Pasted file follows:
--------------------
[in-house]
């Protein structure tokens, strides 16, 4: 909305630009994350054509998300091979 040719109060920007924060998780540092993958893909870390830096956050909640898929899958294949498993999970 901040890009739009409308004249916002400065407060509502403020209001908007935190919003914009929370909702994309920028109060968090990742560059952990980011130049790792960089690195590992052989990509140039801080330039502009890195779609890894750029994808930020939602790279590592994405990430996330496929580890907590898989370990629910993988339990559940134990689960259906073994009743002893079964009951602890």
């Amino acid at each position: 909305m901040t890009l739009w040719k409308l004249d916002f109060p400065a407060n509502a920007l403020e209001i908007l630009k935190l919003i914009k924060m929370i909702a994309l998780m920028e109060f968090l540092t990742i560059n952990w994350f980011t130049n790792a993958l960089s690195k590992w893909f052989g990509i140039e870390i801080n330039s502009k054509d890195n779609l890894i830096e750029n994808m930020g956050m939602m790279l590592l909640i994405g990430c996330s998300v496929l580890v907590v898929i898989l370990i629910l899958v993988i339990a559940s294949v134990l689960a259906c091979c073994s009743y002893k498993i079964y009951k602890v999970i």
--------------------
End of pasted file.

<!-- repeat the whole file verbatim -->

[in-house]
């Protein structure tokens, strides 16, 4: 909305630009994350054509998300091979 040719109060920007924060998780540092993958893909870390830096956050909640898929899958294949498993999970 901040890009739009409308004249916002400065407060509502403020209001908007935190919003914009929370909702994309920028109060968090990742560059952990980011130049790792960089690195590992052989990509140039801080330039502009890195779609890894750029994808930020939602790279590592994405990430996330496929580890907590898989370990629910993988339990559940134990689960259906073994009743002893079964009951602890």
């Amino acid at each position: 909305m901040t890009l739009w040719k409308l004249d916002f109060p400065a407060n509502a920007l403020e209001i908007l630009k935190l919003i914009k924060m929370i909702a994309l998780m920028e109060f968090l540092t990742i560059n952990w994350f980011t130049n790792a993958l960089s690195k590992w893909f052989g990509i140039e870390i801080n330039s502009k054509d890195n779609l890894i830096e750029n994808m930020g956050m939602m790279l590592l909640i994405g990430c996330s998300v496929l580890v907590v898929i898989l370990i629910l899958v993988i339990a559940s294949v134990l689960a259906c091979c073994s009743y002893k498993i079964y009951k602890v999970i």